McDonald’s opens first-ever net-zero branch featuring frogs and wind turbines

McDonald’s has launched its first ever restaurant which promises to deliver net-zero carbon emissions standards in the UK.

The Market Drayton branch in Shropshire is insulated with British sheep’s wool and powered by wind turbines and solar panels on site.

Diners queueing for their Maccas can look out for wildlife in the restaurant’s biodiversity garden which collects rainwater from the carpark.

It also features a Drive-Thru lane made from recycled tyres, wall art made from used coffee beans and kerb stones made from plastic bottles.

The pioneering site opened its doors on December 10 and will act as a testing site for other industry-first creations.

Plans are already in place to replicate its design with the fast food chain aiming to achieve net-zero emissions for all its 1,400 UK sites by 2030.

It is designed to “retain the familiar McDonald’s look and feel to ensure it can be effectively replicated.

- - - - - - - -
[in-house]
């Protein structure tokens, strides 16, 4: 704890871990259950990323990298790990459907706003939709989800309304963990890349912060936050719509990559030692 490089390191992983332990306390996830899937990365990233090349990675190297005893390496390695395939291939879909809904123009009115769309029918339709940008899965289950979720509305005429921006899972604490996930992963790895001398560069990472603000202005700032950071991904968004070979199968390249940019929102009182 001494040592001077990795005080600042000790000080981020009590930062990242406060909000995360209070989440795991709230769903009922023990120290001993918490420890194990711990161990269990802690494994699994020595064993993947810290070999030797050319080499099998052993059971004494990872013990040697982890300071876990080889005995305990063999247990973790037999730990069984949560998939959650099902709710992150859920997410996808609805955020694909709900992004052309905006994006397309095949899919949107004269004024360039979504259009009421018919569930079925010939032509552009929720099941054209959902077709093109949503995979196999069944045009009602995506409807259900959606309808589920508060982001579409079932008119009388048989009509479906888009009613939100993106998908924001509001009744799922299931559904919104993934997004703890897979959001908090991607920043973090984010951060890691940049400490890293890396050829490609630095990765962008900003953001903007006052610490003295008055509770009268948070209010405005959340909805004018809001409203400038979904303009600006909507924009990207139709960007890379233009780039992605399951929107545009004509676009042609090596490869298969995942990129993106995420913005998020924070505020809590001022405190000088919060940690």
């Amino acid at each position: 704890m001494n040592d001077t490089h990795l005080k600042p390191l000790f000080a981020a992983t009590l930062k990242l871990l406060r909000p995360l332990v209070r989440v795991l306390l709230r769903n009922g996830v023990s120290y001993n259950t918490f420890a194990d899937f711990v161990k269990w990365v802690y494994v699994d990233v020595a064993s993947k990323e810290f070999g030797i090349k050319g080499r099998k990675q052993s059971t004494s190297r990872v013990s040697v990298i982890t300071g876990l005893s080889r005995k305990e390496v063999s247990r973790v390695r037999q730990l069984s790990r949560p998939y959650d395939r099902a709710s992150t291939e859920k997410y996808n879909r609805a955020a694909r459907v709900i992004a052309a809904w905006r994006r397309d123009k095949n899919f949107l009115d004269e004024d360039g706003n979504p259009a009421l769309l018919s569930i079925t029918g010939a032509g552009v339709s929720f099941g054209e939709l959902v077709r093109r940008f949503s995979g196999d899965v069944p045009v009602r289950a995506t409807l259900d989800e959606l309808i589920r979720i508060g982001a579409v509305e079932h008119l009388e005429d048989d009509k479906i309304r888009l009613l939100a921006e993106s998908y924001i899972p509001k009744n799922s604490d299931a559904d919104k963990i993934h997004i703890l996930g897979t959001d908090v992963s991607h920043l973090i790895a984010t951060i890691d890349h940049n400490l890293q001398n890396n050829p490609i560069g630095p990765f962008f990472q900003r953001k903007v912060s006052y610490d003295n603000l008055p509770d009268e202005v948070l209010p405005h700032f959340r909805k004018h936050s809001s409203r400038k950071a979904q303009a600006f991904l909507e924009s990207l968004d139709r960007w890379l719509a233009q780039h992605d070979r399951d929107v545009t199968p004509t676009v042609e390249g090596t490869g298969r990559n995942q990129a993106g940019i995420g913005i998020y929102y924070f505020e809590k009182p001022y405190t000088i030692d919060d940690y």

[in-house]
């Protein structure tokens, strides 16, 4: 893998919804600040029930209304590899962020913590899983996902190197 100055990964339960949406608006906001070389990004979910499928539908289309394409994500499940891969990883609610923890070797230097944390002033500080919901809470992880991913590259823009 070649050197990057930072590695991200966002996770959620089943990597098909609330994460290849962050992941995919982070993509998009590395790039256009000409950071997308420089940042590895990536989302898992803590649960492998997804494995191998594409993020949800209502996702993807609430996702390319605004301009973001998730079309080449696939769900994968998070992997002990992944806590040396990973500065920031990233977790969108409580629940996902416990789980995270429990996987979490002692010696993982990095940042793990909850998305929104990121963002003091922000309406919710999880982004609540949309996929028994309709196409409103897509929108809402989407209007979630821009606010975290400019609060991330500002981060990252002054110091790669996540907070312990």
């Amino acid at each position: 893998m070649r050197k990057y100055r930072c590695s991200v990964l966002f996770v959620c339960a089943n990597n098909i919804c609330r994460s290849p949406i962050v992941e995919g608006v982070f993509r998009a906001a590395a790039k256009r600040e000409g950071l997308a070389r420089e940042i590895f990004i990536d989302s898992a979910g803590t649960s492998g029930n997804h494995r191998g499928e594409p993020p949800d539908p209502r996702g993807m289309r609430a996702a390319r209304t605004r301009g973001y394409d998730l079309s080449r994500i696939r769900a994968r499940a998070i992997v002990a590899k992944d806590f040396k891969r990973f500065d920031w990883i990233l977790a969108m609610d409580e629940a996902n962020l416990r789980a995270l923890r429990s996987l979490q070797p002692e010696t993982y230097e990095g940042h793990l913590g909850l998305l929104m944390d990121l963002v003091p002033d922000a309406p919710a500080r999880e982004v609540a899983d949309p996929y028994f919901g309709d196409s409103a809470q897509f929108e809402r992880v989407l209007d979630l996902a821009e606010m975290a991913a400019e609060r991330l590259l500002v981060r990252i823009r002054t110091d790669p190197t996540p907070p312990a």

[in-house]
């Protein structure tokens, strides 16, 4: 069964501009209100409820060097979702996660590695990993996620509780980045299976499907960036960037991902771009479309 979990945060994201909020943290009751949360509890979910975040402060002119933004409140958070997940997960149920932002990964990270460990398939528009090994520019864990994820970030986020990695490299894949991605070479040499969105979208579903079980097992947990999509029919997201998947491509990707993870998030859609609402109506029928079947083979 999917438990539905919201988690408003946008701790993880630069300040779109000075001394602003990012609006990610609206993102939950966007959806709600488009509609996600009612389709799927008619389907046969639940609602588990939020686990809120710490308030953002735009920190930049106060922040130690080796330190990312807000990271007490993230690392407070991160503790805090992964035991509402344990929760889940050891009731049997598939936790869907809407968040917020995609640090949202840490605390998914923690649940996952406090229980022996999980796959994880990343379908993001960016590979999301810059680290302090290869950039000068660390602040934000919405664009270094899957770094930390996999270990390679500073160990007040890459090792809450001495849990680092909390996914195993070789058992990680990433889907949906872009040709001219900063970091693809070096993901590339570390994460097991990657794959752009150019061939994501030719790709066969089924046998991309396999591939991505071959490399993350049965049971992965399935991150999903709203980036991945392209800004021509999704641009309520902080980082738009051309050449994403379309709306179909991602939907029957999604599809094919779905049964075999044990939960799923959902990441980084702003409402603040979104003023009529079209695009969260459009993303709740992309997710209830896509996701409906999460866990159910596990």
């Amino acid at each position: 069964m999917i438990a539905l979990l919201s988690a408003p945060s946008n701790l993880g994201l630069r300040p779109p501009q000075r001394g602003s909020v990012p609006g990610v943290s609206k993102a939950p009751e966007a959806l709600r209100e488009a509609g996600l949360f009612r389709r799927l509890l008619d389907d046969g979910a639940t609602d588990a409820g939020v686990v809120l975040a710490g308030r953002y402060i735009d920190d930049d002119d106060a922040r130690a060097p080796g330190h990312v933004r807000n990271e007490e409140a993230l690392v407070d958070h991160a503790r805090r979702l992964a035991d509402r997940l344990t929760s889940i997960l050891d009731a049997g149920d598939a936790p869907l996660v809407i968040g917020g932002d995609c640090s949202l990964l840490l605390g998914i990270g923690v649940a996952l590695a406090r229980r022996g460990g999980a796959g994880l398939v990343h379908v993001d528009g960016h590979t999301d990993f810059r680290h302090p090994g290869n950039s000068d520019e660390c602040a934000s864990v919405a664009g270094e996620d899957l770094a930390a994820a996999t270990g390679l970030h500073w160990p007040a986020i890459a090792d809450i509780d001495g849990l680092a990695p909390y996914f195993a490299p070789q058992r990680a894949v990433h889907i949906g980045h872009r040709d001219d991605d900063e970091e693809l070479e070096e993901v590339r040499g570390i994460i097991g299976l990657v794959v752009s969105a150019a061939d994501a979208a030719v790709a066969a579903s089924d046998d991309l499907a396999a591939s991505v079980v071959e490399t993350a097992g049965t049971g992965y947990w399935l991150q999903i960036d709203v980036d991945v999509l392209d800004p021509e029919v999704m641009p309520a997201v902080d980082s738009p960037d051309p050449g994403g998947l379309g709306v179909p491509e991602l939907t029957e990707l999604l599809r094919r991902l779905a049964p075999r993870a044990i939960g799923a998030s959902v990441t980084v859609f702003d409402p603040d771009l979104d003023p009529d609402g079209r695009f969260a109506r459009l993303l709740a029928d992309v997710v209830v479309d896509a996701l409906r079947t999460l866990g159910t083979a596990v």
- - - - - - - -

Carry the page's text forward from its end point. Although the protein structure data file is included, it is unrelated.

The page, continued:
McDonald’s Beth Hart said the company believes its food “needs to be served in restaurants that are sustainable for the future” adding that “Market Drayton is a big step towards making that a reality.”

Other climate friendly features include wall art made from recycled polystyrene cups fixed in lace with starch from McDonald’s own potatoes.

The building cladding is made from recycled IT equipment and white household goods like washing machines while its furniture is made from 100 per cent recyclable materials.

McDonald’s Simon mcWhirter said: “The challenge of decarbonising the construction industry is a complex one.

“But McDonald’s commitment to building the first restaurant in the UK in line with UKGBC’s net zero carbon buildings framework is a critical first step.”

However, campaigners are not convinced by efforts from the food giant which has been accused of greenwashing.

Greenpeace describes the concept as a “PR tactic that’s used to make a company or product appear environmentally friendly without meaningfully reducing its environmental impact.”

Anna Jones from Greenpeace UK told Sky News: “If meat and dairy are still the main course on McDonald’s menu, then this new restaurant initiative can only be labelled as it is: McGreenwash.”